So firstly we need to get an idea of what the mindset is of someone who is tasked with a B2B social strategy. They’ve probably been told that social will be considered a success when it becomes a viable lead generation tool, one that brings in something more than followers and Likes. So with this mindset the B2B marketer (who in most cases is a member of the sales team and is tasked with dedicating a couple of hours per week on social) then goes about promoting the company and most importantly promoting the products that you offer with an added reminder as to why they’re the best at it.

This style of social strategy is destined to fail, a very slow and long winded failure. All you need is to flip the switch on one or two aspects of your strategy and the difference will be visible right away.

1. Designate Someone:

You should have someone specifically working on the social strategy, it’s not just about a simple update or share of a company topic, it’s about communicating throughout the web (which is huge by the way) to your audience in the hope they become customers.

When you’ve got the social strategy handled by someone else who’s got a whole host of other things on their plate it’s unlikely they will give social  the focus and attention it deserves. Make sure that someone who is designated to the role already has some understanding of your company. Social media should be used as a medium for communications with prospective customers therefore response to key traffic/audience will need to be efficient and quick – there’s rarely enough time out there to be able to go and ask around what the right answer to a question might be.

2. Content Strategy:

Run a keyword research, compile your findings of successful articles that rank well and see how you can add to their content. This will ensure you have an understanding of the content out there and will push you to create your own content strategy.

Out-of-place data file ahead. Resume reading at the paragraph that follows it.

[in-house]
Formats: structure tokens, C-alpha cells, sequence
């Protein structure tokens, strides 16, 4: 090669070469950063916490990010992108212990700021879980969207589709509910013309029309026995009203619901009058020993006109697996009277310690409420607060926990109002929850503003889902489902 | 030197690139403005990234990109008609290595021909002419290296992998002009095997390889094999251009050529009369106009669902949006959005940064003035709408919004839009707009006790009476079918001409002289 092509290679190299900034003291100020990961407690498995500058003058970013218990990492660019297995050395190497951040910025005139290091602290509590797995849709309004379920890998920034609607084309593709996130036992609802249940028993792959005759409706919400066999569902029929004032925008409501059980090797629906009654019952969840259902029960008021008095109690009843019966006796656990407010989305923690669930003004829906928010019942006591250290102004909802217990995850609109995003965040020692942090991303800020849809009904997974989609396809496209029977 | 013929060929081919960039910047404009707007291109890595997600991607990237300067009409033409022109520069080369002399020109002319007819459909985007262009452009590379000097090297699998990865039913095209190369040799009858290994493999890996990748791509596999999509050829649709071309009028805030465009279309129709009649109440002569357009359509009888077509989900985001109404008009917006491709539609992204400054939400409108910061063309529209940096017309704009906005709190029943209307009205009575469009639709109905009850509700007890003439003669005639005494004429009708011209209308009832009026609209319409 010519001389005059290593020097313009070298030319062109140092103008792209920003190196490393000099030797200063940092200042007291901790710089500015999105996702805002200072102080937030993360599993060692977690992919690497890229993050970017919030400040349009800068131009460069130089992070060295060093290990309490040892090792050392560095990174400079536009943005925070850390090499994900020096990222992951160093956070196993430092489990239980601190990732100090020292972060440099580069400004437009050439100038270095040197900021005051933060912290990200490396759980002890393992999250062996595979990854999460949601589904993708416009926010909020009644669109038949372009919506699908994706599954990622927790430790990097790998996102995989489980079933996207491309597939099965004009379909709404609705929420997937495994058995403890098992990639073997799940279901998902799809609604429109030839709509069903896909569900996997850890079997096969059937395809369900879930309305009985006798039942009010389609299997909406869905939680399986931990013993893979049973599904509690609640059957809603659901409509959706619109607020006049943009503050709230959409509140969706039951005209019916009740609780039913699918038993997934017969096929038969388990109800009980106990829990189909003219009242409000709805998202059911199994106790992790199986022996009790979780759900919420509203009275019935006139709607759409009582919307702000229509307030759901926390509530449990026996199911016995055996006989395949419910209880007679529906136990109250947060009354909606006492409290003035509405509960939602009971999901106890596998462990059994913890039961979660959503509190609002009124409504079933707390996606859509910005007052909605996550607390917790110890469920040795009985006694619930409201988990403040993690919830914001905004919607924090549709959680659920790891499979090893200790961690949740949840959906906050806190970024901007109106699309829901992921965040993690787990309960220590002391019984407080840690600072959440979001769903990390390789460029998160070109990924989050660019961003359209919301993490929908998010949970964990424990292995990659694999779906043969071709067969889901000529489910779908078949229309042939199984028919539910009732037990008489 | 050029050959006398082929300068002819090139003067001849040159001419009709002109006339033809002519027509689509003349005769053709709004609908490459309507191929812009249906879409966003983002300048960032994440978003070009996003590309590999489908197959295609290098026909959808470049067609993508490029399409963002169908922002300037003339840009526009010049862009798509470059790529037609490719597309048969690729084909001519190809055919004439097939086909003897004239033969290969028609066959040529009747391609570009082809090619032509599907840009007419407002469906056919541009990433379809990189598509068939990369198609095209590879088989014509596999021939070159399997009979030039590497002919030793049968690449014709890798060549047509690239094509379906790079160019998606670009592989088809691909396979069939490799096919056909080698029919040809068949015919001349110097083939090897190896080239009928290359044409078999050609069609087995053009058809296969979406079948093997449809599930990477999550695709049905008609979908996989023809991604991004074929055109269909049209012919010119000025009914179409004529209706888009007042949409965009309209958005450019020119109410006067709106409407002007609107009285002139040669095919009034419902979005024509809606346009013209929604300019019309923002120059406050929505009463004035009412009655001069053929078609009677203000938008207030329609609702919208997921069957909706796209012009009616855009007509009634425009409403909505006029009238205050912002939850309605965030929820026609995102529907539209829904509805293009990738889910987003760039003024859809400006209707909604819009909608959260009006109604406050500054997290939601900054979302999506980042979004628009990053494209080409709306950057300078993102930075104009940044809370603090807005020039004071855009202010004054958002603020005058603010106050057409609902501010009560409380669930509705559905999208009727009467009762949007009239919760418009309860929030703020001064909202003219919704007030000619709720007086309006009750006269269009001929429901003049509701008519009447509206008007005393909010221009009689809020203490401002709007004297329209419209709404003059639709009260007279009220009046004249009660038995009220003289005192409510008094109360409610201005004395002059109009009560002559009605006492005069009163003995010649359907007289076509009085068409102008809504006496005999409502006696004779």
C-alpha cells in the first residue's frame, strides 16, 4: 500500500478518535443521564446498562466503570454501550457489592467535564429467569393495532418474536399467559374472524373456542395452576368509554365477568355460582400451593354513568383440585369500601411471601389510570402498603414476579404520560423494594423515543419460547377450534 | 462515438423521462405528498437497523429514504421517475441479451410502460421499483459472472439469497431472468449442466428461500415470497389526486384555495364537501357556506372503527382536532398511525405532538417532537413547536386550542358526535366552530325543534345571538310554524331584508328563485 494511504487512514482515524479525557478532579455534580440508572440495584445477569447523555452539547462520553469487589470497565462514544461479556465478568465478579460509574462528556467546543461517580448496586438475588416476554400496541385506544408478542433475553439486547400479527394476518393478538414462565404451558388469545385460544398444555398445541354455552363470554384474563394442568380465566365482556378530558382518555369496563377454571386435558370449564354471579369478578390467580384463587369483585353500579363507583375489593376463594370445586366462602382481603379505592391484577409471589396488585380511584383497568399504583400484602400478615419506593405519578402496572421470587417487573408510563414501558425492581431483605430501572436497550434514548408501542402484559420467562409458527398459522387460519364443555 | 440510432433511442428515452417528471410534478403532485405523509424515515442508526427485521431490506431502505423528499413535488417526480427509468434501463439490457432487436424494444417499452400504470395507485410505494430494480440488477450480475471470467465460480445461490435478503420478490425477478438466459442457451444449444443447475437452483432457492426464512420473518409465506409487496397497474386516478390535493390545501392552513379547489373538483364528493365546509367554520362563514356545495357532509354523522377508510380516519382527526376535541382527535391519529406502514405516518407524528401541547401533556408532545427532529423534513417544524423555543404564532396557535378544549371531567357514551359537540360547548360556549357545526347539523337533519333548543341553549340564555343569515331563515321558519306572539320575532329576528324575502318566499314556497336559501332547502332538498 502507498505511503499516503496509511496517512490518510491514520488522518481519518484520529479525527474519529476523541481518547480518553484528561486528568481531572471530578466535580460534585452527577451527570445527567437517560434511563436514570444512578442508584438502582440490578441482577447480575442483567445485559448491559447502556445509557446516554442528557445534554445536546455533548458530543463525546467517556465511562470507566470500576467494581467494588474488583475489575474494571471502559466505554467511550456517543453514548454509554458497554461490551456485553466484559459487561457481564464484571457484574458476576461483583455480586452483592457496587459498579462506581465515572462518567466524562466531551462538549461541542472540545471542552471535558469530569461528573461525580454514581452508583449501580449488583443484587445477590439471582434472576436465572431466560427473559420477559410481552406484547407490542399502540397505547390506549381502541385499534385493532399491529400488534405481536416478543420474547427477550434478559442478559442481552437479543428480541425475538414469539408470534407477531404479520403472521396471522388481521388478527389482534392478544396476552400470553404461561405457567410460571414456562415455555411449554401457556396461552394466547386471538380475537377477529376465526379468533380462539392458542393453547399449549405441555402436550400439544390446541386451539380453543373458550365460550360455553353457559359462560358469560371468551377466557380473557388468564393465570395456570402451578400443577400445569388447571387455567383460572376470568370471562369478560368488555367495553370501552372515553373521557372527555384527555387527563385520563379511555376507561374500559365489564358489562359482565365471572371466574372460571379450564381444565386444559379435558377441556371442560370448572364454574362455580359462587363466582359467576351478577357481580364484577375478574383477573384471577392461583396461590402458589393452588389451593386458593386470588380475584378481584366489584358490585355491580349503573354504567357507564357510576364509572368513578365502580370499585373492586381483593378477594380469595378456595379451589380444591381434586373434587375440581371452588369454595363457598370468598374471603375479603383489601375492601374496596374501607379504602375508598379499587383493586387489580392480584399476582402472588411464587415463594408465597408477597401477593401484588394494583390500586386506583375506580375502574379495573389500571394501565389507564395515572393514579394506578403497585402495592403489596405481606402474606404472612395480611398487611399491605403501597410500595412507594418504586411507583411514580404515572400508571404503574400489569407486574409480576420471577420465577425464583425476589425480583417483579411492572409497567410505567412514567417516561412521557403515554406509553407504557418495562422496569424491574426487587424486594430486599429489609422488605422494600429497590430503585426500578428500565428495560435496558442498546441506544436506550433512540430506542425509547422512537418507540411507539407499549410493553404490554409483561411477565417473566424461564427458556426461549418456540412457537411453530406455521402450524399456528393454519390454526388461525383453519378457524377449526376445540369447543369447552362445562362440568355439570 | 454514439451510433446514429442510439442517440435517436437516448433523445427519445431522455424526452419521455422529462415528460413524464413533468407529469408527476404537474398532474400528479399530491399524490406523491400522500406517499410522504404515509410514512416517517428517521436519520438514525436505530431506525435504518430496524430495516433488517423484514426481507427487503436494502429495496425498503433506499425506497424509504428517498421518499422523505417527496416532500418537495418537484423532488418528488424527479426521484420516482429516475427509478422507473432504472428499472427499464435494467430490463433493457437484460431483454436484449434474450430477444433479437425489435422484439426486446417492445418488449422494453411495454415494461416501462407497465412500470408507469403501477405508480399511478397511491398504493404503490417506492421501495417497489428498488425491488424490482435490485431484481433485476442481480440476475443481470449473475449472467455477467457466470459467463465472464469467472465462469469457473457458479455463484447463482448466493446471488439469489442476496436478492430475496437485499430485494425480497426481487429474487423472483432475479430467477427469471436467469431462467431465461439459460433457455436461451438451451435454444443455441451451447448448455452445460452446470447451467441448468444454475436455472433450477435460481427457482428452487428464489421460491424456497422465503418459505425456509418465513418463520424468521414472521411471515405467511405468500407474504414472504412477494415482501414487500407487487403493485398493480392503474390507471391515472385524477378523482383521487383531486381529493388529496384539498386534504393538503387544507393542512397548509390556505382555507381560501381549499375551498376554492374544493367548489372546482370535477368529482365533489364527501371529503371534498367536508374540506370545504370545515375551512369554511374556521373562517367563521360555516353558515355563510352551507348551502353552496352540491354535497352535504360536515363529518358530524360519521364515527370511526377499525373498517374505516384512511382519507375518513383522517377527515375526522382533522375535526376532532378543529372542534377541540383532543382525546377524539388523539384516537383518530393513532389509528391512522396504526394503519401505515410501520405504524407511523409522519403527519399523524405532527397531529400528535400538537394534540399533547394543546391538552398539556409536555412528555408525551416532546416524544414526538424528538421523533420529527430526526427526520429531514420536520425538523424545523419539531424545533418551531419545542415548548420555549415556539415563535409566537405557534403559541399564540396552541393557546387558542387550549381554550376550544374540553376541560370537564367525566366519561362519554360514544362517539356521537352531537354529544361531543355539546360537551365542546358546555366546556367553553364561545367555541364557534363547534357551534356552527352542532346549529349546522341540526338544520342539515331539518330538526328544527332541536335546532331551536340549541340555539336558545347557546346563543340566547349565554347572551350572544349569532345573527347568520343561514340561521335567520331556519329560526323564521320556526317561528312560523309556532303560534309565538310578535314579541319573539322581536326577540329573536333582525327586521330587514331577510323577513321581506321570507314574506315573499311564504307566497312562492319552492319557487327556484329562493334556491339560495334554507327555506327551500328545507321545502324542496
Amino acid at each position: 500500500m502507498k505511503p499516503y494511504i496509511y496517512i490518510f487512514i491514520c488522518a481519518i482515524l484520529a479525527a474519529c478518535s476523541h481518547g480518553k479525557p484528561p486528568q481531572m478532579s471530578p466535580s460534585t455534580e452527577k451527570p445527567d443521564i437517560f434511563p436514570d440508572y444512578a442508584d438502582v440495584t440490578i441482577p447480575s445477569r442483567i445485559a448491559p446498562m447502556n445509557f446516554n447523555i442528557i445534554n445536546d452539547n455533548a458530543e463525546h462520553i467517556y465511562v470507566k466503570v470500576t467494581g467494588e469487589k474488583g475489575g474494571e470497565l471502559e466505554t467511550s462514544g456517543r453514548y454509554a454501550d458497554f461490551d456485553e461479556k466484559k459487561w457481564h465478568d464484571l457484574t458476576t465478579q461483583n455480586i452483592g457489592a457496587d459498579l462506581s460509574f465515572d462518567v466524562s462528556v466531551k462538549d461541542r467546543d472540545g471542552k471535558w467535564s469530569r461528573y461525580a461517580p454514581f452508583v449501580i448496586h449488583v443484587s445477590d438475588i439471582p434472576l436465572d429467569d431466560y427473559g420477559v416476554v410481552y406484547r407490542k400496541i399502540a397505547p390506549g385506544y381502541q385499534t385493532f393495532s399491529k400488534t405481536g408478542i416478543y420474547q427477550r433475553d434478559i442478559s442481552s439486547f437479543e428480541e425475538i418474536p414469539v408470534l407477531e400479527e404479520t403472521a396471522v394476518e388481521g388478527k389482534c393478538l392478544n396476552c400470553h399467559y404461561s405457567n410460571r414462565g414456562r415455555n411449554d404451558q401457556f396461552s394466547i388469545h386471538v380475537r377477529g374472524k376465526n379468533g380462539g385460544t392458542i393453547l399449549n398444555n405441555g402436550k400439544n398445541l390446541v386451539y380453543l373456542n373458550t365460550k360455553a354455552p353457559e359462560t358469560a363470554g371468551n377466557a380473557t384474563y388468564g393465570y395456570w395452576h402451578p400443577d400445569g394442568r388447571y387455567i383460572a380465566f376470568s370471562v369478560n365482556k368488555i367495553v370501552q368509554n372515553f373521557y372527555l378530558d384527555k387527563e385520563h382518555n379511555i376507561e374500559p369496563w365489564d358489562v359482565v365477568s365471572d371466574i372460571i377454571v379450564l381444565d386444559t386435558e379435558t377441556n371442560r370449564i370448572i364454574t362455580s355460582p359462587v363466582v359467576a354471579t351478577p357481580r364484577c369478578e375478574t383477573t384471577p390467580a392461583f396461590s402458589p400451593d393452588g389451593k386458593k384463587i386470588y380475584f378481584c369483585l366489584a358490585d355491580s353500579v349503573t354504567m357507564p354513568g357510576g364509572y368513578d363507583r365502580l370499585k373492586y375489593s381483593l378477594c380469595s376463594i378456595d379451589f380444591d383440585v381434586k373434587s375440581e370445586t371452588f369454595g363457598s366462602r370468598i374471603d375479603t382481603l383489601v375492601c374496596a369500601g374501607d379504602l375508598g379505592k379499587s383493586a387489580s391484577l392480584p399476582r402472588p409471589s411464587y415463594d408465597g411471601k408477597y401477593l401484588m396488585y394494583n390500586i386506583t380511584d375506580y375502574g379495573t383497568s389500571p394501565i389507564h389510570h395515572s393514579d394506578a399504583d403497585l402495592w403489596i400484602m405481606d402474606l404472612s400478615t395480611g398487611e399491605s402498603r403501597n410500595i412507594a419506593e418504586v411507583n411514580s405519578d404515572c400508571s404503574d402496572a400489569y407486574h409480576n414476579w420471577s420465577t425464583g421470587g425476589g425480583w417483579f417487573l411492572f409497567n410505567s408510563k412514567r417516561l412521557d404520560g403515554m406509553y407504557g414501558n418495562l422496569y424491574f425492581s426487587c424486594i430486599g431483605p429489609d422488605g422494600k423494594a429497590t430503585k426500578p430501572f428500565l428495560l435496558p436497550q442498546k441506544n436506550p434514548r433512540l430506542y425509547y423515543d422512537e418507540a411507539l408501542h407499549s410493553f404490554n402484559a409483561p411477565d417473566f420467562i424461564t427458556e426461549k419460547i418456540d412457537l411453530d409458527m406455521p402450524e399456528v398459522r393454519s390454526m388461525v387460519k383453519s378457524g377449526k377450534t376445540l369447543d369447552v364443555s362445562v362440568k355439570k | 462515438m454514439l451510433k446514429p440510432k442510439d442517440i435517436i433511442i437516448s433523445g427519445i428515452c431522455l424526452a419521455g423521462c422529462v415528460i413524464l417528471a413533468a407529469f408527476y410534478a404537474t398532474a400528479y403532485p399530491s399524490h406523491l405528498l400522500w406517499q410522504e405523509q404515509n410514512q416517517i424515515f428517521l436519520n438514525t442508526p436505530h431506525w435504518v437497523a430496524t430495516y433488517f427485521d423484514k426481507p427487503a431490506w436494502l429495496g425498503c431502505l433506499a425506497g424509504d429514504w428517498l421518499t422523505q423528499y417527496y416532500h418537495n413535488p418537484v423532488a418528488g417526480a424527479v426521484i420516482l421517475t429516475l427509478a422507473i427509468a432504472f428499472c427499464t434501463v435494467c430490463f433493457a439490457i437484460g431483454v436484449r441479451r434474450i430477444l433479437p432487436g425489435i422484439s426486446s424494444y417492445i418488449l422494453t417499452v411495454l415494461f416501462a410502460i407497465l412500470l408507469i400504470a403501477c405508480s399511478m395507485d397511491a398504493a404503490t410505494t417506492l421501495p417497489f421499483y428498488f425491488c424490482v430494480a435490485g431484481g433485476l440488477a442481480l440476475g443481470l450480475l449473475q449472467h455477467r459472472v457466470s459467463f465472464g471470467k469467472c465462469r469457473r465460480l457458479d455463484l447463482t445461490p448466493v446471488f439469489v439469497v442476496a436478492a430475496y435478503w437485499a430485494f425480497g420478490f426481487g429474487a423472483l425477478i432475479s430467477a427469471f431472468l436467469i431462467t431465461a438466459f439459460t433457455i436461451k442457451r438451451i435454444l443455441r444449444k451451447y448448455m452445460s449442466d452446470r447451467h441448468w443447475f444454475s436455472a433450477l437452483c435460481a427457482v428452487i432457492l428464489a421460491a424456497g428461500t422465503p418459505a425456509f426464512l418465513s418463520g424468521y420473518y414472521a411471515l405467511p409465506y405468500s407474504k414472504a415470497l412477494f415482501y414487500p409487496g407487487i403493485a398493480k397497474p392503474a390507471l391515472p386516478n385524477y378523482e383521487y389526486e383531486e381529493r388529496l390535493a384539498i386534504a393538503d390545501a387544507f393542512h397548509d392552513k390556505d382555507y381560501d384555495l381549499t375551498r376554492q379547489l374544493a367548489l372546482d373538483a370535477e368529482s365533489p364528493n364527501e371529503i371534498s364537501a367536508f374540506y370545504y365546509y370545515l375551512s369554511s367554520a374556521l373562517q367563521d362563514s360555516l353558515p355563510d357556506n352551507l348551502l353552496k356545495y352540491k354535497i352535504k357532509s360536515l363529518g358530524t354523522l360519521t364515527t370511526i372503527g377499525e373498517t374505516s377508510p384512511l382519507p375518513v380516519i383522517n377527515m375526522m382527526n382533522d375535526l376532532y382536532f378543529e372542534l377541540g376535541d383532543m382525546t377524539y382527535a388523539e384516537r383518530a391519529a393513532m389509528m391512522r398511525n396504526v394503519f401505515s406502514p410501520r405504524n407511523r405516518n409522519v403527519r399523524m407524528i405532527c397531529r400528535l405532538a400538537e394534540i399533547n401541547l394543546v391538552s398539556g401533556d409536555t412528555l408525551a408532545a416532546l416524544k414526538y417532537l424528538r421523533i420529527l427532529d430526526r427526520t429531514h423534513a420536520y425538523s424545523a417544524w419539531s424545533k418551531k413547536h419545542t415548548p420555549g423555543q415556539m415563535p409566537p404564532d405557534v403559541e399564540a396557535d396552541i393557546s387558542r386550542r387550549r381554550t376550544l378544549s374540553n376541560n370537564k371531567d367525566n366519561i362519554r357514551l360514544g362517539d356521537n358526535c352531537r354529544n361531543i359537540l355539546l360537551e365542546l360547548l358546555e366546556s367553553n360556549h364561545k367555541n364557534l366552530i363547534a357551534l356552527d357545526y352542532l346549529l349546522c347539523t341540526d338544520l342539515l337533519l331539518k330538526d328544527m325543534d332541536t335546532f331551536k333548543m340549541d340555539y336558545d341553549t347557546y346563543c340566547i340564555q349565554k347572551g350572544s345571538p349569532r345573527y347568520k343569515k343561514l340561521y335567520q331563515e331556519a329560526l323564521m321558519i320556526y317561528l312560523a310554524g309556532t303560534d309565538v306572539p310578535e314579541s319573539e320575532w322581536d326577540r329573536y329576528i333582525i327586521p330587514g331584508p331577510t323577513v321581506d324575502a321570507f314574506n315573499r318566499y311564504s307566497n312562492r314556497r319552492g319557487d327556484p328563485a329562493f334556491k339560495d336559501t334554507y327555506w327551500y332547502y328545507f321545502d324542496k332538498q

By taking time to check your metrics and look deeply into who your followers are you’ll be able to see what content is loved and what doesn’t work so well. The end game here is for you to create exceptionally educational content that helps and guides your audience – become a thought leader in the industry and instantly you’ve got leads – people love to follow the best and smartest in their industry.

Content strategy takes away a lot of trial and error but it helps if you start by looking at who the key influencers in your industry are and what they are working on or writing, and if you can get their input, do it!

Realistically a content strategy is all about knowing what’s coming up, having it all done in good time and being able to build hype, maintain the hype and follow it up with something else from analyzing the data.

3. Give it Time

This is the most crucial aspect of any social strategy. For many companies the seniors just want business and that means leads and sales being a numbers game, managers know that if X calls are made today then the % chance of a lead coming in increases. With social being hard to track and monitor it begins to fall down the rankings for lead generation.

Given time though, most decent social and content strategies can and do begin to work incredibly well. However it’s a case of testing and learning constantly before a single effective and efficient strategy is found.

Most B2B managers need to take a step back and give the social strategy time to see fruition; otherwise their lack of patience will just turn the social strategy into another wasted opportunity. Social is a long term investment so long as the investment is made into the right areas of social.

Drumroll… New Dashboard Launched!

Drumroll… New Dashboard Launched!